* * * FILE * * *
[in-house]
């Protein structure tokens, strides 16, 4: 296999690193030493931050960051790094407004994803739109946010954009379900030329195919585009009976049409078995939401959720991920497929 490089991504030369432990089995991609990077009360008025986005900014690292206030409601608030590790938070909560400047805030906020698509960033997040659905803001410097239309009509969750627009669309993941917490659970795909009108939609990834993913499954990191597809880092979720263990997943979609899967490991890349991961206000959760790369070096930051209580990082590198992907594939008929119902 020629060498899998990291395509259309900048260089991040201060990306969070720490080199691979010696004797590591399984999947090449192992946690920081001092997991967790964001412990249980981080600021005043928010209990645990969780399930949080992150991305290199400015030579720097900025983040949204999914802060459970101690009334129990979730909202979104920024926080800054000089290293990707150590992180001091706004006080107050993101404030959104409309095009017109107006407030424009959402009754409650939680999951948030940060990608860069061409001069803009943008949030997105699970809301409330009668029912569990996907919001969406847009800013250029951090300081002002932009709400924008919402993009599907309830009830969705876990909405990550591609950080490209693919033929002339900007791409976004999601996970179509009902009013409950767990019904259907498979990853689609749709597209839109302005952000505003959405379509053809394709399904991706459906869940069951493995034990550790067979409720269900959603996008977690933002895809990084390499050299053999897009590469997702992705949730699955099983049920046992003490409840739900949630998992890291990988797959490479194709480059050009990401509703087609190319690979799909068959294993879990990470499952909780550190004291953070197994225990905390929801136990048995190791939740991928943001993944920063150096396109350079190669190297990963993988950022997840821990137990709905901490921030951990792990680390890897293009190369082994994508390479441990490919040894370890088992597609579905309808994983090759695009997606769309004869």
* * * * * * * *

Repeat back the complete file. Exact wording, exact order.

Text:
[in-house]
């Protein structure tokens, strides 16, 4: 296999690193030493931050960051790094407004994803739109946010954009379900030329195919585009009976049409078995939401959720991920497929 490089991504030369432990089995991609990077009360008025986005900014690292206030409601608030590790938070909560400047805030906020698509960033997040659905803001410097239309009509969750627009669309993941917490659970795909009108939609990834993913499954990191597809880092979720263990997943979609899967490991890349991961206000959760790369070096930051209580990082590198992907594939008929119902 020629060498899998990291395509259309900048260089991040201060990306969070720490080199691979010696004797590591399984999947090449192992946690920081001092997991967790964001412990249980981080600021005043928010209990645990969780399930949080992150991305290199400015030579720097900025983040949204999914802060459970101690009334129990979730909202979104920024926080800054000089290293990707150590992180001091706004006080107050993101404030959104409309095009017109107006407030424009959402009754409650939680999951948030940060990608860069061409001069803009943008949030997105699970809301409330009668029912569990996907919001969406847009800013250029951090300081002002932009709400924008919402993009599907309830009830969705876990909405990550591609950080490209693919033929002339900007791409976004999601996970179509009902009013409950767990019904259907498979990853689609749709597209839109302005952000505003959405379509053809394709399904991706459906869940069951493995034990550790067979409720269900959603996008977690933002895809990084390499050299053999897009590469997702992705949730699955099983049920046992003490409840739900949630998992890291990988797959490479194709480059050009990401509703087609190319690979799909068959294993879990990470499952909780550190004291953070197994225990905390929801136990048995190791939740991928943001993944920063150096396109350079190669190297990963993988950022997840821990137990709905901490921030951990792990680390890897293009190369082994994508390479441990490919040894370890088992597609579905309808994983090759695009997606769309004869």